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DomainKeys Identified Mail (DKIM)

Knowledge Base / Glossary: "DomainKeys Identified Mail (DKIM) is an email authentication method that allows the person receiving an email to check that it was actually sent by the domain it claims to be sent from, and that it hasn't been modified during transit. It achieves..."

DomainKeys Identified Mail (DKIM) is an email authentication method that allows the person receiving an email to check that it was actually sent by the domain it claims to be sent from, and that it hasn't been modified during transit. It achieves this by adding a digital signature to the headers of the email, which can be used to verify the authenticity of the message.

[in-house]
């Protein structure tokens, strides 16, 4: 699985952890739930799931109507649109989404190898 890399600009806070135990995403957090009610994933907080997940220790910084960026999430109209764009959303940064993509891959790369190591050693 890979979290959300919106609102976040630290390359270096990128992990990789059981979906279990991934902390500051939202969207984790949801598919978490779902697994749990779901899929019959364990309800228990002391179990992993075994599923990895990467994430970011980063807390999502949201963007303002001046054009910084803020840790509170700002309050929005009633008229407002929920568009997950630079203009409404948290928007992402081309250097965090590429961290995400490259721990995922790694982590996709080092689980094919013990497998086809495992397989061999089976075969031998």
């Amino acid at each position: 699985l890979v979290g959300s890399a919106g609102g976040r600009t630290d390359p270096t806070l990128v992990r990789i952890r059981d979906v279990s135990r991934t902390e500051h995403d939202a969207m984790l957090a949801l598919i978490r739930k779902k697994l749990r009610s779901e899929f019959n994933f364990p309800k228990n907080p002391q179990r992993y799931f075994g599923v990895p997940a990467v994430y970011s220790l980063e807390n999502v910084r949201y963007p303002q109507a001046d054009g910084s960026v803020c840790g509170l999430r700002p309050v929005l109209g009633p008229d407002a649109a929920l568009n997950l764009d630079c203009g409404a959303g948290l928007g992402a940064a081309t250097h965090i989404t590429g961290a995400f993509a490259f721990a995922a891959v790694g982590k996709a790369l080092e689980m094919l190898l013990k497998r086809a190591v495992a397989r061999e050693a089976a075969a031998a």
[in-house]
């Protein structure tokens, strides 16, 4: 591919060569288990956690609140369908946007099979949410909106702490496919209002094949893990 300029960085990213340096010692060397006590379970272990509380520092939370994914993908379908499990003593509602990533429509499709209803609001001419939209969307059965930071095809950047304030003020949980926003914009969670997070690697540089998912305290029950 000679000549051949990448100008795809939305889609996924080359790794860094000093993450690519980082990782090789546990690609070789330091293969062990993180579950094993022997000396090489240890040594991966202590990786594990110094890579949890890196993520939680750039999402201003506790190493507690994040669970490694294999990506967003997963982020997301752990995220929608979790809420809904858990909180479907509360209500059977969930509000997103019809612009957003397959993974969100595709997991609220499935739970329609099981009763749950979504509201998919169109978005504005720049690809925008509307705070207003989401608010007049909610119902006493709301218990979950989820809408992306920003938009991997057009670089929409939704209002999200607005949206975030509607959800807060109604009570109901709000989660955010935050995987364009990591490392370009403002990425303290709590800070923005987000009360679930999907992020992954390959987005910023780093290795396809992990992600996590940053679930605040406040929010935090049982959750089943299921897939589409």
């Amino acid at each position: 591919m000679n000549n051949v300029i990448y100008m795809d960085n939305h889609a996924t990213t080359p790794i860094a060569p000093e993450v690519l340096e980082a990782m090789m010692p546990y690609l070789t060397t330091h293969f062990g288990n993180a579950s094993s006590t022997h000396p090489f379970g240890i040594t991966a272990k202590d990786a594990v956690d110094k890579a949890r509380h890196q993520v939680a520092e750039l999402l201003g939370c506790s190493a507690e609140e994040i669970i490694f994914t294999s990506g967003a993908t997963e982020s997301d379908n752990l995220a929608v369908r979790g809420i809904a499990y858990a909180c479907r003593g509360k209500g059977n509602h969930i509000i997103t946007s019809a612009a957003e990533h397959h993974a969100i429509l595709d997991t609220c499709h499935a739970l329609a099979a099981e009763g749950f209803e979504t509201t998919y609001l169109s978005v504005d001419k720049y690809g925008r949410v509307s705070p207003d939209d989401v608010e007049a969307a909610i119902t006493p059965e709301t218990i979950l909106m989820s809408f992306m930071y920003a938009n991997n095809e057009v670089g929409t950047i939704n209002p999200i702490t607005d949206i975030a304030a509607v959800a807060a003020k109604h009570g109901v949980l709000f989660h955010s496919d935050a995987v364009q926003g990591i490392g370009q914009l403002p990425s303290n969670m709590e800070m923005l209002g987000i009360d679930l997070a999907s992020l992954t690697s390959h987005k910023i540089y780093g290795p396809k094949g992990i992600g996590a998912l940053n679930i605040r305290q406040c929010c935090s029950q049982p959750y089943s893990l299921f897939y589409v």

DKIM is used to help protect against email spoofing, which is when attackers send emails that appear to be from a legitimate domain, but are actually sent from a different domain. By using DKIM, the recipient of the email can verify that the message was indeed sent from the domain it claims to be sent from, and has not been modified in transit.

To use DKIM, the domain owner must publish a public key in the domain's DNS records. This key is used to sign all outgoing email from the domain. When an email is received by the recipient, the recipient's mail server can use the public key published in the DNS to verify the digital signature on the email. If the signature is valid, the email is considered to be authentic and can be delivered to the recipient's mailbox.

In summary, DKIM is a way for email recipients to verify the authenticity of an email, and helps protect against email spoofing by allowing the recipient to check that the email was actually sent by the domain it claims to be sent from.